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Steps for Translating a Latin Sentence -- Part 4

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Latin Sentence Translation Steps
Carmenta Online Latin

I) Analyze every single word in the sentence, starting with the first one and going all the way to the last one. a) Determine what part of speech a word is (noun, adjective, verb, adverb, preposition). b) If it is a noun or an adjective, determine the gender, number, and case. c) If it is a verb, determine the tense, person, and number. d) If it is a preposition, determine what case the object of the preposition must be in. e) Many words could have multiple possibilities with regard to form. For instance, "nautae" could be either nominative plural, genitive singular, or dative singular. Make sure you take note of each possibility.
f) Use the book's vocabulary section or a Latin dictionary to look up each word.
II) Locate all the prepositions in the sentence. a) Find out from the vocabulary section what case the object of that preposition is in.
b) Match up prepositions with their objects.
c) Find any words that modify the object of the preposition (either adjectives, or nouns in the genitive case; adjectives must agree with the nouns they modify in gender, number, and case).
d) Translate each prepositional phrase completely.
III) Locate the verb in the sentence.
a) See what the person and number is of the verb.
b) If the verb is first or second person, it will probably only have its implicit subject as a subject (1st-person singular: "I"; 1st-person plural: "we"; 2nd-person singular: "you"; 2nd-person plural: "you (pl.)"),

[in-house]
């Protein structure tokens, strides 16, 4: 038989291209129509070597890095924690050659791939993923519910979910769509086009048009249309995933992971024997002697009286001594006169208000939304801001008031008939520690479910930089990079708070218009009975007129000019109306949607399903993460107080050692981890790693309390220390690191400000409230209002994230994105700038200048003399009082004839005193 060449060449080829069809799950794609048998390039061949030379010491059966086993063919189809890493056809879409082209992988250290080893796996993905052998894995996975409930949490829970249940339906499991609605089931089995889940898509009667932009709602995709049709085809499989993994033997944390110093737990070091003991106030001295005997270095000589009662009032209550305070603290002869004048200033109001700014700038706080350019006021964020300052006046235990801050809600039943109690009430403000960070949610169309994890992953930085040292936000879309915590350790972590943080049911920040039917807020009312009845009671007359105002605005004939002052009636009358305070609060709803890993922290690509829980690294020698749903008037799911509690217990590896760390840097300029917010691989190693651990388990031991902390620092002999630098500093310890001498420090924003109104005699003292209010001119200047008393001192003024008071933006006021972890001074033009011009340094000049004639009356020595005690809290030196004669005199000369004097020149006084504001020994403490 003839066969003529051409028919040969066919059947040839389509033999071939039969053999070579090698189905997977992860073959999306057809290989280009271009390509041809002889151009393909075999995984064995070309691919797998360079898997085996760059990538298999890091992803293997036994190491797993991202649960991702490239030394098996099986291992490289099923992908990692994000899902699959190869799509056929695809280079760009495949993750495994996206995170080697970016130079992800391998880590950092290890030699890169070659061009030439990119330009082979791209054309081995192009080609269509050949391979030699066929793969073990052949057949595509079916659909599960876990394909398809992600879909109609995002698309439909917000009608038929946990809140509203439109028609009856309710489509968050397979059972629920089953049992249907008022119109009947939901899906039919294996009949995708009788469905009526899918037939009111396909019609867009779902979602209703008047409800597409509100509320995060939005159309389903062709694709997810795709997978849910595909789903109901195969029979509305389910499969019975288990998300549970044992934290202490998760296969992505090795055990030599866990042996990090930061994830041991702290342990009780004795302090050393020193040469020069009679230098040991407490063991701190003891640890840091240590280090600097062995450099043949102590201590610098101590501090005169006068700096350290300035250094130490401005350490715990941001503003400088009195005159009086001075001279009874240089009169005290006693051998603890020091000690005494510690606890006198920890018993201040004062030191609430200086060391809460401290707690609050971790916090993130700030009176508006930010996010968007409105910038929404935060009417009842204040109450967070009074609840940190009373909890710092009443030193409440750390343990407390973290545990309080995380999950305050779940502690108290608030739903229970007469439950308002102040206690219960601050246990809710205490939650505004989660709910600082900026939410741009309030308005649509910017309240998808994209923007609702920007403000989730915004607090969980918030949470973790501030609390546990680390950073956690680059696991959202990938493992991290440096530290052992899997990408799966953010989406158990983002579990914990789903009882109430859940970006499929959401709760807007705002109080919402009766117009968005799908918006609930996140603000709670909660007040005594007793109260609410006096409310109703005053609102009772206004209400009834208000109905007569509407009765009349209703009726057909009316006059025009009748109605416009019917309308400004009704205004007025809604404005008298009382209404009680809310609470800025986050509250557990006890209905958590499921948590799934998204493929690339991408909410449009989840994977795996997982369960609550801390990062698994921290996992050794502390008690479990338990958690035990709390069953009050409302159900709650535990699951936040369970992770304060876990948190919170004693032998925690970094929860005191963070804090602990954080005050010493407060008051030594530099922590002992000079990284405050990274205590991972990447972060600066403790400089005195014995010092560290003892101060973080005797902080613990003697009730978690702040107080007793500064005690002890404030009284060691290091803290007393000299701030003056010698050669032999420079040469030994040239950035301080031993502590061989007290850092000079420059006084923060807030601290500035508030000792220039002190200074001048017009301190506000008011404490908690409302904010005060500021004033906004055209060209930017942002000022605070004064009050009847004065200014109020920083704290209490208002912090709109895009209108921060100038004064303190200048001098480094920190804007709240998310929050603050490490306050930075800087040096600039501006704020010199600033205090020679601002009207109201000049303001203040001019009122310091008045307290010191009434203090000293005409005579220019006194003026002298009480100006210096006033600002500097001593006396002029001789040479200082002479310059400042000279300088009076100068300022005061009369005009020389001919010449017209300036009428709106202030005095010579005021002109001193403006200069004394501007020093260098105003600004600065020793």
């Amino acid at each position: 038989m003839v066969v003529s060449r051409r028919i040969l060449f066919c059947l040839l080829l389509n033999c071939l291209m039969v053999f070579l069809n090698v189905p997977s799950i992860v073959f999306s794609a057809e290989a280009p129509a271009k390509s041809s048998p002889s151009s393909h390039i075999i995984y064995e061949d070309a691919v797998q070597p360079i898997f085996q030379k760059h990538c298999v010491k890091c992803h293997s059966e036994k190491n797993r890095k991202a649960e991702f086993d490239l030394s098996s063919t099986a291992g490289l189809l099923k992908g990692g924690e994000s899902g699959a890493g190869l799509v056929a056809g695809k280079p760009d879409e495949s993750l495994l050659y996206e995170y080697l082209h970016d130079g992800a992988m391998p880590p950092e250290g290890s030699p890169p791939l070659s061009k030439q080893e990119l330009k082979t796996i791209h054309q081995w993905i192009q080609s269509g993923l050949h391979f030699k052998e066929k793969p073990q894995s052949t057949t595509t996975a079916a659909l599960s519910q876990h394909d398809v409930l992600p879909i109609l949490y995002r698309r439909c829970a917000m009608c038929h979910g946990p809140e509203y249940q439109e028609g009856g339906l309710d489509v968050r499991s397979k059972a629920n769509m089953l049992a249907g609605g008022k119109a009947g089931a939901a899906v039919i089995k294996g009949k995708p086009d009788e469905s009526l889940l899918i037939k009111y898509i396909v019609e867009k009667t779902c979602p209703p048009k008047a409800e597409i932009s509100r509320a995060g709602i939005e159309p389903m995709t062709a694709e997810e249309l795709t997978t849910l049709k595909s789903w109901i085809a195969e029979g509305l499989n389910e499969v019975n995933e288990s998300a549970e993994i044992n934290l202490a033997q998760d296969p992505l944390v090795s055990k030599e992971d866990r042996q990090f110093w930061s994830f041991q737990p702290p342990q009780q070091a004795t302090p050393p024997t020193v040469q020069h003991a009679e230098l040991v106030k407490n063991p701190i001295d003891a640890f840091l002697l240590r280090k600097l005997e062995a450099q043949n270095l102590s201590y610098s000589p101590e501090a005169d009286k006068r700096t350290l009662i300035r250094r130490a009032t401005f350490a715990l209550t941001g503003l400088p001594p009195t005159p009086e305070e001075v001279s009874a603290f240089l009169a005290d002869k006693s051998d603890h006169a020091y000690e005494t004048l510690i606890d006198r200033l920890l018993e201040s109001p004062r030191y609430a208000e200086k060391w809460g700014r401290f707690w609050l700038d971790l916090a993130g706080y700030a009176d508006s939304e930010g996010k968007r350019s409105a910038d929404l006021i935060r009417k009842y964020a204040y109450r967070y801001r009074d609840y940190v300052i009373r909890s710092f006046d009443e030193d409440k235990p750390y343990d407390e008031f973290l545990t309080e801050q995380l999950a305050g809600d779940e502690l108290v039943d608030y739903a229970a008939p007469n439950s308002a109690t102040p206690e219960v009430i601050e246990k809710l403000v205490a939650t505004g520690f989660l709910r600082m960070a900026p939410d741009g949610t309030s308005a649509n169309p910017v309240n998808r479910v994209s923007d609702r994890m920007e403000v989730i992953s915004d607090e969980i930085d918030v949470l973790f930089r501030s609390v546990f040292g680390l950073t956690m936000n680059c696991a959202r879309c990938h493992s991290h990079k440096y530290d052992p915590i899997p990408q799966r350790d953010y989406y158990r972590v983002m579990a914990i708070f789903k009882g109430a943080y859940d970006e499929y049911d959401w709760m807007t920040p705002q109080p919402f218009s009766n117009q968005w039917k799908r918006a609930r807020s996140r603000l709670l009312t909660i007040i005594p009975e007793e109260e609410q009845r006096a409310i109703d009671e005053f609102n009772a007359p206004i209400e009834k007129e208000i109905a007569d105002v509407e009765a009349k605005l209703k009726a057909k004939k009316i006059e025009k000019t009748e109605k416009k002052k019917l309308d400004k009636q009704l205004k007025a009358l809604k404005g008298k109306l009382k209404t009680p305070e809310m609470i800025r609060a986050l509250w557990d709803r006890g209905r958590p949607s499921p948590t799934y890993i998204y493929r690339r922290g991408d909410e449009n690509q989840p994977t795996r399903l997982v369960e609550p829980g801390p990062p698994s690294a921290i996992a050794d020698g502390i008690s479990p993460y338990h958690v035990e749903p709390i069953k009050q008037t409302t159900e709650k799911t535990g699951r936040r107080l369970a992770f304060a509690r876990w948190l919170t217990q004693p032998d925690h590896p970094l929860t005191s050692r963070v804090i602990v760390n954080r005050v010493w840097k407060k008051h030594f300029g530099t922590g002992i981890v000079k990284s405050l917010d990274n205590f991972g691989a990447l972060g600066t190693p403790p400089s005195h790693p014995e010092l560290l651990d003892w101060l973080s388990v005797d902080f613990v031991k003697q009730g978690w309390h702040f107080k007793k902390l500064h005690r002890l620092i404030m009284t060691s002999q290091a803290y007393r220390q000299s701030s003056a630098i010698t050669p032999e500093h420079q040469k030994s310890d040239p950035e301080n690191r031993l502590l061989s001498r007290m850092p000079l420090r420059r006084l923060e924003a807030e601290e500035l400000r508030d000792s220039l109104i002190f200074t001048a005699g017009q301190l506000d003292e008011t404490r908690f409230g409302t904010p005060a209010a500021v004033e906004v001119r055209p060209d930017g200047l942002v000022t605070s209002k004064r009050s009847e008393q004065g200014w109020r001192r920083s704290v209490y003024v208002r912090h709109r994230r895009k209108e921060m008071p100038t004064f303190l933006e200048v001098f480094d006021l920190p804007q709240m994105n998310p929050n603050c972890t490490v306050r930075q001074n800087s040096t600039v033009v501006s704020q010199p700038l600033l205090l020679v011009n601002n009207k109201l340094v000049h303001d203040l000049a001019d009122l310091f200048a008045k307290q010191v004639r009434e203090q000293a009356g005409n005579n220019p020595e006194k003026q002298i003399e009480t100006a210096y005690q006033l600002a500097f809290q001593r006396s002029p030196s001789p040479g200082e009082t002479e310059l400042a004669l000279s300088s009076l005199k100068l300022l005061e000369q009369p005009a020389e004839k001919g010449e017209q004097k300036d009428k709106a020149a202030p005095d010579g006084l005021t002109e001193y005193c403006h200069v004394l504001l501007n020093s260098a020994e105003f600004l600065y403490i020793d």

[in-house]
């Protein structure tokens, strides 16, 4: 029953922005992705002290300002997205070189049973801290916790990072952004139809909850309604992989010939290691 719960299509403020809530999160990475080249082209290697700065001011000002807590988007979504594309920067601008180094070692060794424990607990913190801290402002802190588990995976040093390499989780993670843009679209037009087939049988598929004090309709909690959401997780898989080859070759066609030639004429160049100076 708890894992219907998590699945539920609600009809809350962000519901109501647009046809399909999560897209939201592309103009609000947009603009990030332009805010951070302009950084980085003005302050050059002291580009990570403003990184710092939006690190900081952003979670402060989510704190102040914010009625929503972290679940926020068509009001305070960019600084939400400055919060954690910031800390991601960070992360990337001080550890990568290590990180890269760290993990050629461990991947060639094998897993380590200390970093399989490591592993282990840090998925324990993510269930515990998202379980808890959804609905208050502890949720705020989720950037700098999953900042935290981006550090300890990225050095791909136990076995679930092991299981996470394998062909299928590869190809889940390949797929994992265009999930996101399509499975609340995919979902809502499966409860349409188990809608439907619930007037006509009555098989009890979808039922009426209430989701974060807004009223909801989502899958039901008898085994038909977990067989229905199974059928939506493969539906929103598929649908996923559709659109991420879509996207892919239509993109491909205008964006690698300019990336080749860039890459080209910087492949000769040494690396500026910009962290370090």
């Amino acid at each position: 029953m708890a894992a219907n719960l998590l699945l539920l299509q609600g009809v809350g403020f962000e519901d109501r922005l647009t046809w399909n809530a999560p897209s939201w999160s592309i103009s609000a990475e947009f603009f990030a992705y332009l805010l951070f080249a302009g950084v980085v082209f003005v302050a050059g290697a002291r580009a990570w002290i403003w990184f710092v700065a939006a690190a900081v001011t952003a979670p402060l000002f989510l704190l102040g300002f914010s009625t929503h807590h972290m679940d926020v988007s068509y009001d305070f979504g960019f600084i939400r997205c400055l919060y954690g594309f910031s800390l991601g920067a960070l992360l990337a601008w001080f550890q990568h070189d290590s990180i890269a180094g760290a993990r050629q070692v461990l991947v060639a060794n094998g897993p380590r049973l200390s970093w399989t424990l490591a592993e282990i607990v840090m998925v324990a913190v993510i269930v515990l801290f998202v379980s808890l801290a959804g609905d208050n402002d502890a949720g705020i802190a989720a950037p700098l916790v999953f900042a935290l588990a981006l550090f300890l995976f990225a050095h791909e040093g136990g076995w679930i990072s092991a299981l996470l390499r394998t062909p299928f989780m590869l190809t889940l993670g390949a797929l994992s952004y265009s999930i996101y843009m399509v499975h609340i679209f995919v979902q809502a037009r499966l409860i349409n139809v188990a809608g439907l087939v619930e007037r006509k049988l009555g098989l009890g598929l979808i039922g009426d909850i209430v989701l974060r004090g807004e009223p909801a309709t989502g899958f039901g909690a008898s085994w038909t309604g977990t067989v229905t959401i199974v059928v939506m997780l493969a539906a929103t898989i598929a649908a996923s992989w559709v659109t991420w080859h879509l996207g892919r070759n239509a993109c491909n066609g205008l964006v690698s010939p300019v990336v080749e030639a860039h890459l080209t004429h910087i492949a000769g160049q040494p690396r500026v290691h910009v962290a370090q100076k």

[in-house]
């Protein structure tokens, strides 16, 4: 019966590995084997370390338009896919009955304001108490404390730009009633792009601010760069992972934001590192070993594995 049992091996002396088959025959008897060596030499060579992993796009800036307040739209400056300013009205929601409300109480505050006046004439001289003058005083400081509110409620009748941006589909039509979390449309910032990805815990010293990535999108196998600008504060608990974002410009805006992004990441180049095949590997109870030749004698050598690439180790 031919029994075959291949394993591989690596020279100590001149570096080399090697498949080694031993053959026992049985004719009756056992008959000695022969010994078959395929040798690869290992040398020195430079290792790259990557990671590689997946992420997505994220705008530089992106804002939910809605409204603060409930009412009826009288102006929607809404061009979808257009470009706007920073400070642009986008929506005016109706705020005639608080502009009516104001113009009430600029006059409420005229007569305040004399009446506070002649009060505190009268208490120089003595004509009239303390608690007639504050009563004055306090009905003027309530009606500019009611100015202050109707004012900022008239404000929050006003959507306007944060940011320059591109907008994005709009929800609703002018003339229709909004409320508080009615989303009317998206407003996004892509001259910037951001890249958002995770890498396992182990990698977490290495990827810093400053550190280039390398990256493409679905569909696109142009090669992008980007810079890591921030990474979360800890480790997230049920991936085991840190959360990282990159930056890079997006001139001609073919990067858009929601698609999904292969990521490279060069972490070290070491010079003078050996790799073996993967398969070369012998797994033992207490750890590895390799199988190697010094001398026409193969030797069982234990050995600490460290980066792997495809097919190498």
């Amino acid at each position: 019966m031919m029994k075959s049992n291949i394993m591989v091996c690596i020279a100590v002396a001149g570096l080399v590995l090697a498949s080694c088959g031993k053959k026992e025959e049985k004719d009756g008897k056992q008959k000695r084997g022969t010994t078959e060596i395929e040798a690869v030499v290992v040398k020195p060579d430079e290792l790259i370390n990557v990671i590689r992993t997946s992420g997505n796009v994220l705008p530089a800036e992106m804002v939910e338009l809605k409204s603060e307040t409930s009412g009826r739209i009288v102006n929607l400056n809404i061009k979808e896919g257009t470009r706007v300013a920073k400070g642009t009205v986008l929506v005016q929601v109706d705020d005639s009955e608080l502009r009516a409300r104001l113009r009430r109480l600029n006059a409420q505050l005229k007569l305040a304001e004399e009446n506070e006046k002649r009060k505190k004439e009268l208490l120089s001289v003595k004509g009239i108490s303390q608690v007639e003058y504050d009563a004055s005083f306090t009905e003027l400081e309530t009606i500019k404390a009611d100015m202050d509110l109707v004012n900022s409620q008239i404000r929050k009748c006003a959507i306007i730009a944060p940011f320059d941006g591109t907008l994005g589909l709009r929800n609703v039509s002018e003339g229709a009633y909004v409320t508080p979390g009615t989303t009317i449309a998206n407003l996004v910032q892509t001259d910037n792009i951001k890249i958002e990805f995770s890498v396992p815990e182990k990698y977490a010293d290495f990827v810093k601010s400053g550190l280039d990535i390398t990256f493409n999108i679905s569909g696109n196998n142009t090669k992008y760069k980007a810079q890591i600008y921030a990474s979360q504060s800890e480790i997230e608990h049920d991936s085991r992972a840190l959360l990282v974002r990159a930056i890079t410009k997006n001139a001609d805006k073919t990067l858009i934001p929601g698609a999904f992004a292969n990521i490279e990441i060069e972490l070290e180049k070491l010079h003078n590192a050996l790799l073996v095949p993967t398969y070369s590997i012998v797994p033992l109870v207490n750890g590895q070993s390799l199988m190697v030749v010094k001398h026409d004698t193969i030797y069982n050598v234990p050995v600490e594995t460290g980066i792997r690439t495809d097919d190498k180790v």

c) But if the verb is in the third person, there is a good chance that it could have a separate subject (at the same time, though, there remains a good chance that the subject is still only the implicit subject—it could easily go either way in the third person).
d) Look for a noun that could be the subject of the sentence. To work as the subject, it must satisfy two requirements: 1) It must be in the nominative case. 2) It must agree in number with the verb.
e) If there is no noun in the sentence that satisfies these two requirements, then you know only the implicit subject is used.
IV) Translate the subject and verb together.
V) Find any words that modify the subject of the sentence (adjectives, or nouns in the genitive case). Translate these modifiers together with the subject. Translate together the subject, verb, and their modifiers.
VI) Look to see if there is an infinitive in the sentence. If there is, then the infinitive is put after the verb in your translation. Translate subject, verb, and infinitive (if there is one), and their modifiers.
VII) Look for the direct object of the sentence.
a) To be the direct object, a noun must be in the accusative case and it must not be the object of a preposition.
b) Find any words that modify the direct object and translate them together with the direct object.
c)Translate the subject, verb, infinitive (if there is one), direct object, and their modifiers all together.
VIII) Look for the indirect object of the sentence.
a) To be the indirect object, a noun must be in the dative case.
b) Find any words that modify the indirect object and translate then together with the indirect object.
c) Translate the subject, verb, infinitive (if there is one), direct object, indirect object, and their modifiers all together.
IX) Look for any adverbs. Translate the whole sentence with these added in.
X) Look for any words that introduce clauses, like interrogatives (e.g., "ubi", "quid") and words that introduce dependent clauses (e.g., "si", "cum", "ut"). Translate the sentence with these added in.
XI) Translate the whole sentence with everything so far, but now add in the prepositional phrases. That is the last step. You are done.

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